Newton's Preposterous Miscalculation
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0.1.0 • Public • Published


Recursively loop through the elements of a 'collection' (an array, an array-like object, or a plain object) and invoke 'callbackFn' for each element while protected against circular references.

Installation Using npm

npm install for-each-safe

Example Usage

var forEach = require('for-each-safe')
var data = {
  foo: 100,
  bar: 200,
  baz:  42,
  d: {
    lorem: 9001,
    ipsum:   -1
  e: [
// Add a circular reference for illustration.
data.d.dolor = data.d
// Add a property with undefined and null values to compare against a deletion.
var declaredButUndefined
data.f = undefined
data.g = declaredButUndefined
data.h = null
// Values don't exist in the array at indices 4 and 6-9.
data.e[10] = "purple"
forEach(data, function(value, keyOrIndex, collection, path, pathArray, isCircular) {
  if (keyOrIndex === 'bar') {
    // Unvisted values that are deleted are not iterated on.
    delete collection.baz
  if (isCircular) {
    console.log(path + ' = ' + value[0], ';', value[1])
  } else {
    console.log(path + ' = ' + value)
// => foo = 100
// => bar = 200
// => d = [object Object]
// => d.lorem = 9001
// => d.ipsum = -1
// => d.dolor = [CircularReference] ; d
// => e = red,white,green,blue
// => e[0] = red
// => e[1] = white
// => e[2] = green
// => e[3] = blue
// => f = undefined
// => g = undefined
// => h = null


Array-like Object

An array like object is an object that:

  • Is NOT null
  • Is NOT callable (not a function)
  • Has a property length that is a number.

The default loop implementation further coerces "length" following ECMAScript's ToLength abstract operation.

Circular Reference

A circular reference (aka. cyclic reference) occurs when a descendent property has a value that is a reference to one of its ancestors.

In the context of iteration, this can cause an infinite loop if it isn't detected and handled.

To handle this, for-each-safe tracks a value's ancestry. If it finds itself, then it knows not to iterate again.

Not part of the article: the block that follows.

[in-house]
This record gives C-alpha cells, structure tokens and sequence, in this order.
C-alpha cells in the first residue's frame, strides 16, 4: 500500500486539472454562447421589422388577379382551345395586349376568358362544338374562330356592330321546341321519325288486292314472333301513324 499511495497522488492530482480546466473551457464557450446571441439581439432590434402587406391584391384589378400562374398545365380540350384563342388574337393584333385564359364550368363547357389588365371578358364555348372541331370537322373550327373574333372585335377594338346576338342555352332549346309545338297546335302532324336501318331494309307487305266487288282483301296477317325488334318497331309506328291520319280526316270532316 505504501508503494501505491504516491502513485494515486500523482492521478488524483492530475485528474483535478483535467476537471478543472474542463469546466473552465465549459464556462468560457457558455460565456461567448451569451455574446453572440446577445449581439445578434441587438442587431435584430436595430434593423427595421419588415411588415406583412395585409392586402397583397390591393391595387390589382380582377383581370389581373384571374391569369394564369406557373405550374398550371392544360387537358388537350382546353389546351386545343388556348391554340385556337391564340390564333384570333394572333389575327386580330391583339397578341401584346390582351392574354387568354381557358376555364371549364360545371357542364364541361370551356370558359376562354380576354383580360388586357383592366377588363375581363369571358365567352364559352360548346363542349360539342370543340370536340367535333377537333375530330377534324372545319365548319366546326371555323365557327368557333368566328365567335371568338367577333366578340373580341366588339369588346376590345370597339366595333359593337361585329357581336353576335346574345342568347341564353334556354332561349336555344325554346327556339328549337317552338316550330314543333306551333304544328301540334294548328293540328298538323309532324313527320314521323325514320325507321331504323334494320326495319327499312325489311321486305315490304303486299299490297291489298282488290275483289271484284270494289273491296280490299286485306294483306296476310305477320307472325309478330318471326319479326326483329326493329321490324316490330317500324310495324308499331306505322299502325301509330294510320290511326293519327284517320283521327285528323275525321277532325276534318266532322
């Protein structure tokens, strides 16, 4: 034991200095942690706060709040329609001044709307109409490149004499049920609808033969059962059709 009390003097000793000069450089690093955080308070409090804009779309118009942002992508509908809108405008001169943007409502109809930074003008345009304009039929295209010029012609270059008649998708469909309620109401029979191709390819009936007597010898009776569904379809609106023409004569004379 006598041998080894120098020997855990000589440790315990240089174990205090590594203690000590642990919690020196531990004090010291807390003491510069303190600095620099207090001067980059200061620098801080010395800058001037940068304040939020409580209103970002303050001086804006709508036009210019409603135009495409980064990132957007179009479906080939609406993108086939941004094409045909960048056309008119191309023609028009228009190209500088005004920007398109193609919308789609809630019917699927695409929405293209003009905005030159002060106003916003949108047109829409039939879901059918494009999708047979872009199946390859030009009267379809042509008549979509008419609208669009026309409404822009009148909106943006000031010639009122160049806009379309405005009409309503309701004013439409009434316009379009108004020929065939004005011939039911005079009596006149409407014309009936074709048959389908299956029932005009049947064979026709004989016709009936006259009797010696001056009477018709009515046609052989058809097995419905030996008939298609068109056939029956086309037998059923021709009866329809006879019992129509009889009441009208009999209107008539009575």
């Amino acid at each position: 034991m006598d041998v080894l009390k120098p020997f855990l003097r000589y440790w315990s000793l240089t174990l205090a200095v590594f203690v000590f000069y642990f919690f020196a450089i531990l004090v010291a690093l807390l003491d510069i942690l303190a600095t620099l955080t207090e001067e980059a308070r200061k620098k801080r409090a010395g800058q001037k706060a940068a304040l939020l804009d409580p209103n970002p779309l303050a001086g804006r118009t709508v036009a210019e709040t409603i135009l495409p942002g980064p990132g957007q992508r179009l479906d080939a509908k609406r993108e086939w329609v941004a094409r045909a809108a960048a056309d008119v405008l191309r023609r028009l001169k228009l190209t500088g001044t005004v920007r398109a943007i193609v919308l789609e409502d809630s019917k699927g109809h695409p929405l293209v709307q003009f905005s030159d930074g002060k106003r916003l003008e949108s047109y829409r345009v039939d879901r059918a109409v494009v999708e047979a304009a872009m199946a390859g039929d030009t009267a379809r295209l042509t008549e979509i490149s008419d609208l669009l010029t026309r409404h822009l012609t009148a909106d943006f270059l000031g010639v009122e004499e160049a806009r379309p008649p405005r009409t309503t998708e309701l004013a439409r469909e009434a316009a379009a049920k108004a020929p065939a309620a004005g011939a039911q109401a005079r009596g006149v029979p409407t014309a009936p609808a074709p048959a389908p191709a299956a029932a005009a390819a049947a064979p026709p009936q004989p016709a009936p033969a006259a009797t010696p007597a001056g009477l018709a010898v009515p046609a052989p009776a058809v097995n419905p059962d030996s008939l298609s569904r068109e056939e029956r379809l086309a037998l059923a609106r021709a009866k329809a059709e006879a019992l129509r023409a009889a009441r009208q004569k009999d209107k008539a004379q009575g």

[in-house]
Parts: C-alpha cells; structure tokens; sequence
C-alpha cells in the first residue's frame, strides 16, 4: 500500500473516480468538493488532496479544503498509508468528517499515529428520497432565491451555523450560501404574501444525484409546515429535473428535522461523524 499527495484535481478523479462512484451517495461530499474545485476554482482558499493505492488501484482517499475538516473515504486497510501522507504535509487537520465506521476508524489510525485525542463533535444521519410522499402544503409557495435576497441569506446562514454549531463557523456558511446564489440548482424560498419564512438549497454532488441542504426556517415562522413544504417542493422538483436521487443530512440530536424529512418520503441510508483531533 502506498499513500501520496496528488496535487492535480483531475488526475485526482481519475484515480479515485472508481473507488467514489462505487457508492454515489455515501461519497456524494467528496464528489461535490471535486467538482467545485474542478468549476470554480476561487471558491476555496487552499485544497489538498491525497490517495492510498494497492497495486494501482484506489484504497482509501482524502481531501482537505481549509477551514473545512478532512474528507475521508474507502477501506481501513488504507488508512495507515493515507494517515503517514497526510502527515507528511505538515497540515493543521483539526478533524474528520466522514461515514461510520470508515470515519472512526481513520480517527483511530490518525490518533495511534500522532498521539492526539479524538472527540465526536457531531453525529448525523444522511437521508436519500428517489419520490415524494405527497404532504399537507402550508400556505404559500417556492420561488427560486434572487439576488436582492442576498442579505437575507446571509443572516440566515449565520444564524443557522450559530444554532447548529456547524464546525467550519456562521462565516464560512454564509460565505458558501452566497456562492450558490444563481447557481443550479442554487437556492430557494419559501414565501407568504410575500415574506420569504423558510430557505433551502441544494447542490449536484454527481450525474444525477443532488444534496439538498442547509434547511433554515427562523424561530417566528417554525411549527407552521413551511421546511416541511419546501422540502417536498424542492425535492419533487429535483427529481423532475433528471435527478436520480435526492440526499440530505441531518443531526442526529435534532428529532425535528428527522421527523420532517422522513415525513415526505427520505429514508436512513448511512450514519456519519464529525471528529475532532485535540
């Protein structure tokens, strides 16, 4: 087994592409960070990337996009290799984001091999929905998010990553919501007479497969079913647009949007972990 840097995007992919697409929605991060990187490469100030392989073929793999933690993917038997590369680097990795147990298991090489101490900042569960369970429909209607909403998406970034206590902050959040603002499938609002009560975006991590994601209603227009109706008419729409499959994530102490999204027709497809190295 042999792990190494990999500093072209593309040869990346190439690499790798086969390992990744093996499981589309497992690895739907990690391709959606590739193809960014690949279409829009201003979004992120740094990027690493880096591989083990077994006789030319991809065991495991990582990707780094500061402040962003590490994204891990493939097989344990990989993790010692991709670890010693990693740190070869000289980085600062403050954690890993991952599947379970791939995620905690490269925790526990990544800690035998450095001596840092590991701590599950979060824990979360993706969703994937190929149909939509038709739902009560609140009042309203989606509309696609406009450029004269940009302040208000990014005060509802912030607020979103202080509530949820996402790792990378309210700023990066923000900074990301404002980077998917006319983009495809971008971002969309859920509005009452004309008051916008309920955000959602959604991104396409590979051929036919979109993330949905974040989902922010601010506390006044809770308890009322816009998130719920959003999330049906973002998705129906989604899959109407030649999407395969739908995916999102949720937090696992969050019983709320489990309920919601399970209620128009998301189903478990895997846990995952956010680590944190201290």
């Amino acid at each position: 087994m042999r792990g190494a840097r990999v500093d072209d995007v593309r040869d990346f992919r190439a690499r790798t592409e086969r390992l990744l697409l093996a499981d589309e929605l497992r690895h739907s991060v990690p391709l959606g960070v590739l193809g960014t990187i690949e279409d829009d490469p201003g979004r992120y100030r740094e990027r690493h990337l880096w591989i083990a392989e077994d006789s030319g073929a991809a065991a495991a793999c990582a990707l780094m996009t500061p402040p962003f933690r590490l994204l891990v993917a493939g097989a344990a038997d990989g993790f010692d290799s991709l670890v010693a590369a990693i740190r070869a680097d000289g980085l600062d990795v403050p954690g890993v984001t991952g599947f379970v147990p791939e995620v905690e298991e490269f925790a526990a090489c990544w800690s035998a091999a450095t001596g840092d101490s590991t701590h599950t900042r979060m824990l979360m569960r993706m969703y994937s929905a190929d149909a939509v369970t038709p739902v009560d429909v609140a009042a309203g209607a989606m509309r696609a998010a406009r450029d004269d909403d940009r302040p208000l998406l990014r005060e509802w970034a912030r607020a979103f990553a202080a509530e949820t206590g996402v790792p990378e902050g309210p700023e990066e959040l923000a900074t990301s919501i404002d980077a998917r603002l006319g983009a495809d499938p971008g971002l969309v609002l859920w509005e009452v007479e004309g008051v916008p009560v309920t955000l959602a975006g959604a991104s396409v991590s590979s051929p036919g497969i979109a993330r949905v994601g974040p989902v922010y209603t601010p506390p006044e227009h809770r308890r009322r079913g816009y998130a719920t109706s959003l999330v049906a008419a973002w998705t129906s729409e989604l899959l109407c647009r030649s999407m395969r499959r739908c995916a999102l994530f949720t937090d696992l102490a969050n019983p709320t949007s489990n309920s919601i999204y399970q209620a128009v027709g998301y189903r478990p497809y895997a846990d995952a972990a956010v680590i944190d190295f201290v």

It is important to note that two different objects can have identical structures and values. So long as they are not a reference to the same data, they will not be considered circular references.

Plain Object

This module uses lodash's definition of a plain object:

... an object created by the Object constructor or one with a [[Prototype]] of null.


function Foo() {
  this.a = 1;
_.isPlainObject(new Foo);
// => false
_.isPlainObject([1, 2, 3]);
// => false
_.isPlainObject({ 'x': 0, 'y': 0 });
// => true
// => true


forEachSafe(collection, callbackFn[, options])


Type: Array or Object (array-like or plain)

The object to iterate through.


Type: Function

A function to call once per element in the collection. It accepts the following arguments:

  1. value - The value of the current element being processed in the collection.
  2. keyOrIndex - The index or key of the current element being processed in the collection. Indices will be integers. Keys will be strings.
  3. collection - The object currently being iterated through / traversed.
  4. path - A string representing the property path relative to the top most level of the collection passed to forEachSafe(). Indices are surrounded by square brackets ([, ]). Object keys are preceeded by a dot (.) unless they are at the top level. Object keys may optionally be forced into the bracket syntax.
  5. pathArray - null if the feature is disabled. If enabled, this will contain an array of strings that make up path, without any additional dots or brackets.
  6. valueIsCircular - A boolean value indicating whether or not the value was determined to be a circular reference. If checking is disabled, the value will be null.
Flow Control